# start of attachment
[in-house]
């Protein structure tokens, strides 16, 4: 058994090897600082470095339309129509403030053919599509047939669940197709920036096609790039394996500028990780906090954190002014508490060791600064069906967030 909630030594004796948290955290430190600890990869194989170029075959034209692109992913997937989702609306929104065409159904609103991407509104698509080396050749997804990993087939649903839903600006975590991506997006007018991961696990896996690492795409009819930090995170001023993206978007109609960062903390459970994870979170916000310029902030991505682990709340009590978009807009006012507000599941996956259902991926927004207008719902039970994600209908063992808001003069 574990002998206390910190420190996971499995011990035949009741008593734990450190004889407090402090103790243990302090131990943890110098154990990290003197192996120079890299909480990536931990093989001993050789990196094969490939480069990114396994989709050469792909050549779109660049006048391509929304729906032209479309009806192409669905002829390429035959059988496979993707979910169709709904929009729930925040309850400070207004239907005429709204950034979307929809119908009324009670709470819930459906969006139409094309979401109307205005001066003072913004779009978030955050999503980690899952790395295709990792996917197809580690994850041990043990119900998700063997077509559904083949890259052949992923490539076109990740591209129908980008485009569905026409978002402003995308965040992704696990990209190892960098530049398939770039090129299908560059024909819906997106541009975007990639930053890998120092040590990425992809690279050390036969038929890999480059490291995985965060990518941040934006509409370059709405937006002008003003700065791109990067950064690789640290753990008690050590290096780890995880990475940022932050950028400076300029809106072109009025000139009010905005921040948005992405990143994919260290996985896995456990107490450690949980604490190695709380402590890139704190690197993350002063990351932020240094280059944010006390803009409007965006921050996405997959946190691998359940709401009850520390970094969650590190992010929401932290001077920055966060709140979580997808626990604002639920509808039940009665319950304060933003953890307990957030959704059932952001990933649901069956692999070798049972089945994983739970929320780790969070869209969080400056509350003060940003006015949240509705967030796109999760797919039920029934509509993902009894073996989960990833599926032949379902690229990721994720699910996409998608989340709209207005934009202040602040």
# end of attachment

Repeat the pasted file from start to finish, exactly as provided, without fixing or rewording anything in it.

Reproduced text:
[in-house]
């Protein structure tokens, strides 16, 4: 058994090897600082470095339309129509403030053919599509047939669940197709920036096609790039394996500028990780906090954190002014508490060791600064069906967030 909630030594004796948290955290430190600890990869194989170029075959034209692109992913997937989702609306929104065409159904609103991407509104698509080396050749997804990993087939649903839903600006975590991506997006007018991961696990896996690492795409009819930090995170001023993206978007109609960062903390459970994870979170916000310029902030991505682990709340009590978009807009006012507000599941996956259902991926927004207008719902039970994600209908063992808001003069 574990002998206390910190420190996971499995011990035949009741008593734990450190004889407090402090103790243990302090131990943890110098154990990290003197192996120079890299909480990536931990093989001993050789990196094969490939480069990114396994989709050469792909050549779109660049006048391509929304729906032209479309009806192409669905002829390429035959059988496979993707979910169709709904929009729930925040309850400070207004239907005429709204950034979307929809119908009324009670709470819930459906969006139409094309979401109307205005001066003072913004779009978030955050999503980690899952790395295709990792996917197809580690994850041990043990119900998700063997077509559904083949890259052949992923490539076109990740591209129908980008485009569905026409978002402003995308965040992704696990990209190892960098530049398939770039090129299908560059024909819906997106541009975007990639930053890998120092040590990425992809690279050390036969038929890999480059490291995985965060990518941040934006509409370059709405937006002008003003700065791109990067950064690789640290753990008690050590290096780890995880990475940022932050950028400076300029809106072109009025000139009010905005921040948005992405990143994919260290996985896995456990107490450690949980604490190695709380402590890139704190690197993350002063990351932020240094280059944010006390803009409007965006921050996405997959946190691998359940709401009850520390970094969650590190992010929401932290001077920055966060709140979580997808626990604002639920509808039940009665319950304060933003953890307990957030959704059932952001990933649901069956692999070798049972089945994983739970929320780790969070869209969080400056509350003060940003006015949240509705967030796109999760797919039920029934509509993902009894073996989960990833599926032949379902690229990721994720699910996409998608989340709209207005934009202040602040």